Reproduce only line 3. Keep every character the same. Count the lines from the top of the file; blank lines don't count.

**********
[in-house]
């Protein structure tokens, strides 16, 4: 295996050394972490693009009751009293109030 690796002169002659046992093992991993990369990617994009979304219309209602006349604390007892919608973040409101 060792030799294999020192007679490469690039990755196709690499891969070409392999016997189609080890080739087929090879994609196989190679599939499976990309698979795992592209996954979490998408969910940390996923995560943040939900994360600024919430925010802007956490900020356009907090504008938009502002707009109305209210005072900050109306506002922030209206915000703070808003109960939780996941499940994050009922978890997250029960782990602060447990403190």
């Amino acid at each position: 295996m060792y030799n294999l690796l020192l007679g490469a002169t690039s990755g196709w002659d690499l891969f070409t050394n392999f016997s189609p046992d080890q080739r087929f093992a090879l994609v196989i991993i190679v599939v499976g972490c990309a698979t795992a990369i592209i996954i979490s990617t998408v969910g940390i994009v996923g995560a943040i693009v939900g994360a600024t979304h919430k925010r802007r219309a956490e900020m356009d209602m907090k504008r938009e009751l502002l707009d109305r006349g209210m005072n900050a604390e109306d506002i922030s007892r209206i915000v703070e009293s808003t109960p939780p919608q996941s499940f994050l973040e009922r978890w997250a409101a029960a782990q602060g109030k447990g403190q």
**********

């Amino acid at each position: 295996m060792y030799n294999l690796l020192l007679g490469a002169t690039s990755g196709w002659d690499l891969f070409t050394n392999f016997s189609p046992d080890q080739r087929f093992a090879l994609v196989i991993i190679v599939v499976g972490c990309a698979t795992a990369i592209i996954i979490s990617t998408v969910g940390i994009v996923g995560a943040i693009v939900g994360a600024t979304h919430k925010r802007r219309a956490e900020m356009d209602m907090k504008r938009e009751l502002l707009d109305r006349g209210m005072n900050a604390e109306d506002i922030s007892r209206i915000v703070e009293s808003t109960p939780p919608q996941s499940f994050l973040e009922r978890w997250a409101a029960a782990q602060g109030k447990g403190q």